alexa Fourier Transform using Spring-Mass System | Open Access Journals
ISSN: 0974-7230
Journal of Computer Science & Systems Biology
Like us on:
Make the best use of Scientific Research and information from our 700+ peer reviewed, Open Access Journals that operates with the help of 50,000+ Editorial Board Members and esteemed reviewers and 1000+ Scientific associations in Medical, Clinical, Pharmaceutical, Engineering, Technology and Management Fields.
Meet Inspiring Speakers and Experts at our 3000+ Global Conferenceseries Events with over 600+ Conferences, 1200+ Symposiums and 1200+ Workshops on
Medical, Pharma, Engineering, Science, Technology and Business

Fourier Transform using Spring-Mass System

Rostislav Persion*

New York Institute of Technology, USA

*Corresponding Author:
Rostislav Persion
New York Institute of Technology, USA
Tel: +1 8453671017
E-mail: [email protected]

Received date: January 09, 2017; Accepted date: February 22, 2017; Published date: February 27, 2017

Citation: Persion R (2017) Fourier Transform using Spring-Mass System. J Comput Sci Syst Biol 10:017. doi:10.4172/jcsb.1000242

Copyright: © 2017 Persion R. This is an open-access article distributed under the terms of the Creative Commons Attribution License, which permits unrestricted use, distribution, and reproduction in any medium, provided the original author and source are credited.

Visit for more related articles at Journal of Computer Science & Systems Biology

Fourier transform converts an amplitude over frequency data set into an amplitude over frequency data set. An example of its application is the equalizer in a sound system. The equalizer takes a sample of the sound and converts it into an amplitude over frequency bar graph. Every sample of an analog wave form can be broken down into a set of sine waves. It is even possible to make something as complex as a square wave by combining multiple sine waves together. There are many mathematical models and algorithms to accomplish this task, however there aren’t many mechanical analogies for the process.

Using a mechanical analogy Fourier transform can be accomplished by setting up a row of tuning forks which pick up sound from a piano as seen in Figure 1. You can set up a tuning fork for each note which will resonate with the music. When you press the C key, the tuning fork which resonates with the C key will begin to vibrate while the others are at a stand still.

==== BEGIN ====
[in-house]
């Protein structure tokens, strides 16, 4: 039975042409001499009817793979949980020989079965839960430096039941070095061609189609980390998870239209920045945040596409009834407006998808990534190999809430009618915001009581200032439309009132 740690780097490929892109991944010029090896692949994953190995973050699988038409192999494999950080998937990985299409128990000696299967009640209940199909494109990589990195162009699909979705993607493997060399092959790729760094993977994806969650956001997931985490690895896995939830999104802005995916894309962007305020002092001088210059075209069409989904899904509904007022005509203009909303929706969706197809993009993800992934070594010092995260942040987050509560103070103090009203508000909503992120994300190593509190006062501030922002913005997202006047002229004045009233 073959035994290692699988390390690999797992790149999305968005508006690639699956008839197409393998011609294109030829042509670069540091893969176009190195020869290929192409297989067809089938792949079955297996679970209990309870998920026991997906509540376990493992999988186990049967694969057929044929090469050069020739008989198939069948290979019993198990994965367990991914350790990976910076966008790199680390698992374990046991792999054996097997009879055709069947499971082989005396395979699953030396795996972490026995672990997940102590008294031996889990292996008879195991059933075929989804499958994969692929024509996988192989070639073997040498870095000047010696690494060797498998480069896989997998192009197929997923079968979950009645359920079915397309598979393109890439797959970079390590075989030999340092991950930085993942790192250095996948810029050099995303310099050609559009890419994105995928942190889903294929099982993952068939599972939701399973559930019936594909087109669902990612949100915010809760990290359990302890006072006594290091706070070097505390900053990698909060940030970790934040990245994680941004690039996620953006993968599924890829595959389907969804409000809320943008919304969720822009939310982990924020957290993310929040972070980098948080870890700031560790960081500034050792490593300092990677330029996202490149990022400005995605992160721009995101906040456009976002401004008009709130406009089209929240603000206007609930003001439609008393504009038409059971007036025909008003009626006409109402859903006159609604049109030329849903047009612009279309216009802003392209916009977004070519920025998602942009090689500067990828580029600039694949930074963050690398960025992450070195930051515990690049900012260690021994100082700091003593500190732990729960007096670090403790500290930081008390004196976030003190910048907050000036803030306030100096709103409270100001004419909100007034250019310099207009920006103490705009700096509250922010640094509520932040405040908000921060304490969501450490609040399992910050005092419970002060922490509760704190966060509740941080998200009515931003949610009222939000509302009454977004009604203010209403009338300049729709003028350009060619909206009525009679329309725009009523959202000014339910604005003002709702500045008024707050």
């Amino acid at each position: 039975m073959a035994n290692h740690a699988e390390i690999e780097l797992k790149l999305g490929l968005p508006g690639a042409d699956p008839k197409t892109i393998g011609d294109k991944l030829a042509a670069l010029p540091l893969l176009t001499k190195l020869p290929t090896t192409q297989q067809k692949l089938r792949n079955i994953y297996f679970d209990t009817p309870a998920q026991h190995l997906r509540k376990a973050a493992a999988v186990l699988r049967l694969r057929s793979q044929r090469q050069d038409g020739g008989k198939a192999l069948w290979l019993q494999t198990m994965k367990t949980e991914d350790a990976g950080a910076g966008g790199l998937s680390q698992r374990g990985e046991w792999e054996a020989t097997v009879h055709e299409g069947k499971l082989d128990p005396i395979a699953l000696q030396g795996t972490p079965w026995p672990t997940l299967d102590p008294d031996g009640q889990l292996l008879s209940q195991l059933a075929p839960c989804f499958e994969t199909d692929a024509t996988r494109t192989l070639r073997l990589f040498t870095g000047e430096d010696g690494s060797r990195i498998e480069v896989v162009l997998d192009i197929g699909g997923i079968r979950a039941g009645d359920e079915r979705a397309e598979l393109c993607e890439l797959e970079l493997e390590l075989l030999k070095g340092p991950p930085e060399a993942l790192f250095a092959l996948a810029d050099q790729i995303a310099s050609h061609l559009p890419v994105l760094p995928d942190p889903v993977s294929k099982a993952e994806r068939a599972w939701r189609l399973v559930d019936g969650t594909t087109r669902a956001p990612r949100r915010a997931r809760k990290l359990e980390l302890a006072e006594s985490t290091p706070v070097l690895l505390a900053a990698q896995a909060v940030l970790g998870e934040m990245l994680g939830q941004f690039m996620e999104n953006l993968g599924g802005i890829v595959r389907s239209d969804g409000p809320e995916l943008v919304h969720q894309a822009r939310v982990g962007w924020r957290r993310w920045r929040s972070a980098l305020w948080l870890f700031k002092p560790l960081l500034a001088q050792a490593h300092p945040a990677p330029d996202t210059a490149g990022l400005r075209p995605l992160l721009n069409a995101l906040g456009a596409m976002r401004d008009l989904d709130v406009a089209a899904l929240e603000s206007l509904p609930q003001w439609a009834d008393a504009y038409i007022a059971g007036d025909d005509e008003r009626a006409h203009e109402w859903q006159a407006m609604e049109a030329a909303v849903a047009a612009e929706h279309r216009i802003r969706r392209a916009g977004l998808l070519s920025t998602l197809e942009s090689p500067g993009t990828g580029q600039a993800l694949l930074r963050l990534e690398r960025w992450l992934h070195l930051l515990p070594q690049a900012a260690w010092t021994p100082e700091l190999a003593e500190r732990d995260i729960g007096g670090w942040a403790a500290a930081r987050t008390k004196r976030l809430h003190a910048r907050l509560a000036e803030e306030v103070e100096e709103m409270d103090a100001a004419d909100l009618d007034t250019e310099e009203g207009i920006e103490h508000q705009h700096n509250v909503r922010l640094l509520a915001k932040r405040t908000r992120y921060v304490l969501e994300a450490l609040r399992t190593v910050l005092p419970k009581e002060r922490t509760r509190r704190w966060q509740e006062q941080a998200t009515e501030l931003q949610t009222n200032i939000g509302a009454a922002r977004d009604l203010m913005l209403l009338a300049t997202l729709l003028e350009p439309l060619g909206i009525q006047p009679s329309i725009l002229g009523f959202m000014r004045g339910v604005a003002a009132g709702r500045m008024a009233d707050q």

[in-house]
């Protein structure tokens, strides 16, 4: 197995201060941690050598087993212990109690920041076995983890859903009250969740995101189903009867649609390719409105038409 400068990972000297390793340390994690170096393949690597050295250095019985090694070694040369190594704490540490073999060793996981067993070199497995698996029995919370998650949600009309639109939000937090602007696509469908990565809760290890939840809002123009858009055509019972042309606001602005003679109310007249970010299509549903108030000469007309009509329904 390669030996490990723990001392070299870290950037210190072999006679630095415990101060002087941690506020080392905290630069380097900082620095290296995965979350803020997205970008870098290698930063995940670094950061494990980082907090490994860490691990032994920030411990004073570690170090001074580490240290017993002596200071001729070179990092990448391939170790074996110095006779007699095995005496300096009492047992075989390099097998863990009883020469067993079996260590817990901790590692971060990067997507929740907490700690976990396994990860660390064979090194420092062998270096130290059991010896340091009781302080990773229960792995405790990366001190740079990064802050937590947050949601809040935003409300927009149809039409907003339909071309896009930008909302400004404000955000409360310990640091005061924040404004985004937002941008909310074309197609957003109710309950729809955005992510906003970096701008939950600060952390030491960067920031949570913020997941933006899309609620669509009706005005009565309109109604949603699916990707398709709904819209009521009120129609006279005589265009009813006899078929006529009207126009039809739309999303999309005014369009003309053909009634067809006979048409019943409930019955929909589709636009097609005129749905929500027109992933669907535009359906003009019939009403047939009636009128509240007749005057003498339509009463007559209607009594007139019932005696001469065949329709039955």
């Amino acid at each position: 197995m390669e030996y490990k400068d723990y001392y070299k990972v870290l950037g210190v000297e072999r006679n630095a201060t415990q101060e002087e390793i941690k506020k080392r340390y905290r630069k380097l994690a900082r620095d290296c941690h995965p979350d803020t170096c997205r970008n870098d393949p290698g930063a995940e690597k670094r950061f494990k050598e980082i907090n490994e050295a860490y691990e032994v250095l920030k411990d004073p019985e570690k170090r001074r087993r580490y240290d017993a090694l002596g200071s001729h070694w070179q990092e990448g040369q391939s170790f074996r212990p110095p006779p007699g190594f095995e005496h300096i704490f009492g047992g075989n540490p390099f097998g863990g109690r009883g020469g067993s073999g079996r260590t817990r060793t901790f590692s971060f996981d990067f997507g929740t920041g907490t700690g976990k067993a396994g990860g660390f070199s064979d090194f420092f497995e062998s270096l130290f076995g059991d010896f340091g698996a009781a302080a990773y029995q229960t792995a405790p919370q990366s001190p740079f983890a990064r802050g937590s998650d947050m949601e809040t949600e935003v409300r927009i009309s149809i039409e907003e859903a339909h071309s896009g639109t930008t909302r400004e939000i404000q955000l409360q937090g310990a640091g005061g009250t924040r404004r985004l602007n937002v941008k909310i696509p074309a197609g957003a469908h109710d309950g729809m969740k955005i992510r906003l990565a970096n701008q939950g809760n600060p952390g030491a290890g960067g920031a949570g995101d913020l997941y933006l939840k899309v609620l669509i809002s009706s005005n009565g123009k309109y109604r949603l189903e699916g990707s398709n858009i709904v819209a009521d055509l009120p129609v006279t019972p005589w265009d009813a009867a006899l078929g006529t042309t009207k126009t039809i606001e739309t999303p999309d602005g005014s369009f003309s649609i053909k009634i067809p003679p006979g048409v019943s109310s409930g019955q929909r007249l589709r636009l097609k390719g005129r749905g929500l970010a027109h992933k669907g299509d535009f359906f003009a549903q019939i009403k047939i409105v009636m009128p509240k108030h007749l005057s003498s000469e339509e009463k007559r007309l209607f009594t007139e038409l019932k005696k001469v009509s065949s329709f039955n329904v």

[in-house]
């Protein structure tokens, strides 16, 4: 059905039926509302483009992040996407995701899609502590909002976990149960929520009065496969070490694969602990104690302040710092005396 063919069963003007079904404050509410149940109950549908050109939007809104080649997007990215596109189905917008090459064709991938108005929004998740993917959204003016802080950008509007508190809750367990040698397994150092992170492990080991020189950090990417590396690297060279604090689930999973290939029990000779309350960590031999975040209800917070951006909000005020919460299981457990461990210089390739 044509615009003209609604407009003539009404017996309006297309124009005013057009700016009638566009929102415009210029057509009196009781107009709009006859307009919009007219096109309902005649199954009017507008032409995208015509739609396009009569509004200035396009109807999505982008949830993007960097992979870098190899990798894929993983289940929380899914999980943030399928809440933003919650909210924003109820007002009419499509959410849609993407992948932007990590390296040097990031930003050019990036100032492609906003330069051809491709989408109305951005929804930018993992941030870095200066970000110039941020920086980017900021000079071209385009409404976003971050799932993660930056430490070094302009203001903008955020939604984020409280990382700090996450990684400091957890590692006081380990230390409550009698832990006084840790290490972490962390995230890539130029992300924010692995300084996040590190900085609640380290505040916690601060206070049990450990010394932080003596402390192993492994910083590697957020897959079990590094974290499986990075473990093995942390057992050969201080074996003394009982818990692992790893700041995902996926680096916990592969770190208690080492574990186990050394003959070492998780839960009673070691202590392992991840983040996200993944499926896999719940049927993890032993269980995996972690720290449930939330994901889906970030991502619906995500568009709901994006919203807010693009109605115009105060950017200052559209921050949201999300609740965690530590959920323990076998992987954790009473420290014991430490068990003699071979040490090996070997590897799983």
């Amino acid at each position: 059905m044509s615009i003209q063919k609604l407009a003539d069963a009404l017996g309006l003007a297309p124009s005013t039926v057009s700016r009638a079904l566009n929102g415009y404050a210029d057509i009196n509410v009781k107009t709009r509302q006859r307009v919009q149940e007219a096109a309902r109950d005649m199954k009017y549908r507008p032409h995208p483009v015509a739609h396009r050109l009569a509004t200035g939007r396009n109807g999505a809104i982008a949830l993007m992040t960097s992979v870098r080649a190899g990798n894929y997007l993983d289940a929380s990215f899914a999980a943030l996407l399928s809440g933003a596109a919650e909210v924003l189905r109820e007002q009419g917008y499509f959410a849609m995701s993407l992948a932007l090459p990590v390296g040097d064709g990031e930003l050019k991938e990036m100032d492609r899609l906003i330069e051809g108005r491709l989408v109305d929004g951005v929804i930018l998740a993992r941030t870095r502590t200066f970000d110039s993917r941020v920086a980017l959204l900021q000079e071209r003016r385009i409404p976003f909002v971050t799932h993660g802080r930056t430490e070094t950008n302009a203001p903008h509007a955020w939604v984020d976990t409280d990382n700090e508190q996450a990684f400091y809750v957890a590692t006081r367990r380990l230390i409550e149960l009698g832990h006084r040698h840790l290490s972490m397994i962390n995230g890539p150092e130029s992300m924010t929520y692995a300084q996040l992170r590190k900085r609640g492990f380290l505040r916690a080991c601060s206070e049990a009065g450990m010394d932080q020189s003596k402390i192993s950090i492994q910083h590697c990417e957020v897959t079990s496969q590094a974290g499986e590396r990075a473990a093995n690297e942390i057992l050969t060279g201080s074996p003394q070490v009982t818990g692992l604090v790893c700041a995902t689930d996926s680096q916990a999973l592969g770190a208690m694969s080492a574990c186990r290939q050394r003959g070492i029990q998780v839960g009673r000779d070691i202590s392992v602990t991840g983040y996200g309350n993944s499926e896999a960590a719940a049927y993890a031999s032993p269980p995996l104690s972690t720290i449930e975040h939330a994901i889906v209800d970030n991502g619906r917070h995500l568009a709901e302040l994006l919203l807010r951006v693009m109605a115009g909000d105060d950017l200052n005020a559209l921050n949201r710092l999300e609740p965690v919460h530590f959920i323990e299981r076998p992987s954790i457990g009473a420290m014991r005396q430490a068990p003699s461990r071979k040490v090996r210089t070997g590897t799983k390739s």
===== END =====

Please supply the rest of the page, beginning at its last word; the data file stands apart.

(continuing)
computer-science-systems-biology-row-tuning-forks

Figure 1: A row of tuning forks which pick up sound from a piano.

In order to simulate a tuning fork inside of a computer program, the software engineer must create a model which works the same way. The best and most simple method is to simulate a spring-mass system which also has the property of having a mechanical resonance and behaves the same way as a tuning fork. In Figure 2, you can see a model of a springmass tuning fork analogy. Using Hooke's law and a particle simulation, you will have all the elements necessary to make the simulation work. Each spring-mass element will be fed an analog signal and will resonate if it is exposed to a sine wave component which matches it. Amplitude over frequency can be established by measuring the average sinusoidal velocity of the mass connected to the spring which then is used as the output of the transform.

 
computer-science-systems-biology-spring-mass-tuning-fork-analogy

Figure 2: A model of a spring-mass tuning fork analogy.

Select your language of interest to view the total content in your interested language
Post your comment

Share This Article

Relevant Topics

Recommended Conferences

Article Usage

  • Total views: 1342
  • [From(publication date):
    March-2017 - Jul 24, 2017]
  • Breakdown by view type
  • HTML page views : 1279
  • PDF downloads :63
 

Post your comment

captcha   Reload  Can't read the image? click here to refresh

Peer Reviewed Journals
 
Make the best use of Scientific Research and information from our 700 + peer reviewed, Open Access Journals
International Conferences 2017-18
 
Meet Inspiring Speakers and Experts at our 3000+ Global Annual Meetings

Contact Us

 
© 2008-2017 OMICS International - Open Access Publisher. Best viewed in Mozilla Firefox | Google Chrome | Above IE 7.0 version
adwords